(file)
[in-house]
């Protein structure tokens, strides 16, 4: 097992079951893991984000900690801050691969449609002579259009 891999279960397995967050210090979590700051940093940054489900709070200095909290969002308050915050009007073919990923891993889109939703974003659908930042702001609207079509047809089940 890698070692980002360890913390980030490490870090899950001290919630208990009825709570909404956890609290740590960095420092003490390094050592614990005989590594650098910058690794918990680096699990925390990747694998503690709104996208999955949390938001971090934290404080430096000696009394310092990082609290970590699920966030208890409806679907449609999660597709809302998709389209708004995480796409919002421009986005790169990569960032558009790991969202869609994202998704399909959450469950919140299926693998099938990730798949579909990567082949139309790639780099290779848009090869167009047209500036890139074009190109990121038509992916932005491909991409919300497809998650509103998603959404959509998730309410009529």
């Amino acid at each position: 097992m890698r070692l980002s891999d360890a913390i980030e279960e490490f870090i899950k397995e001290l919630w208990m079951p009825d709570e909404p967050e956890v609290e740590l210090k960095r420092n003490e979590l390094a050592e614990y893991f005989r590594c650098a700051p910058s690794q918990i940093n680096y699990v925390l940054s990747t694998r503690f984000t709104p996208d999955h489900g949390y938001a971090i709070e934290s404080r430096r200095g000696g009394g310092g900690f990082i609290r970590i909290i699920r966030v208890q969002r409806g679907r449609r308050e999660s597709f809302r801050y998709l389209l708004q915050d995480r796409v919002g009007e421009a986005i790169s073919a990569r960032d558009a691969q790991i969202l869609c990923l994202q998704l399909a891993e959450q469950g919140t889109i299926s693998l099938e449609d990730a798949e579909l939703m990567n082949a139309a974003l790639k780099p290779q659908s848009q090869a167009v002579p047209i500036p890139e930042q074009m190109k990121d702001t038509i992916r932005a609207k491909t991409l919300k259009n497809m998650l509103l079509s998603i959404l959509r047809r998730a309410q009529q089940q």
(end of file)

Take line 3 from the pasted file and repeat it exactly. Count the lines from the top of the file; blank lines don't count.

């Amino acid at each position: 097992m890698r070692l980002s891999d360890a913390i980030e279960e490490f870090i899950k397995e001290l919630w208990m079951p009825d709570e909404p967050e956890v609290e740590l210090k960095r420092n003490e979590l390094a050592e614990y893991f005989r590594c650098a700051p910058s690794q918990i940093n680096y699990v925390l940054s990747t694998r503690f984000t709104p996208d999955h489900g949390y938001a971090i709070e934290s404080r430096r200095g000696g009394g310092g900690f990082i609290r970590i909290i699920r966030v208890q969002r409806g679907r449609r308050e999660s597709f809302r801050y998709l389209l708004q915050d995480r796409v919002g009007e421009a986005i790169s073919a990569r960032d558009a691969q790991i969202l869609c990923l994202q998704l399909a891993e959450q469950g919140t889109i299926s693998l099938e449609d990730a798949e579909l939703m990567n082949a139309a974003l790639k780099p290779q659908s848009q090869a167009v002579p047209i500036p890139e930042q074009m190109k990121d702001t038509i992916r932005a609207k491909t991409l919300k259009n497809m998650l509103l079509s998603i959404l959509r047809r998730a309410q009529q089940q």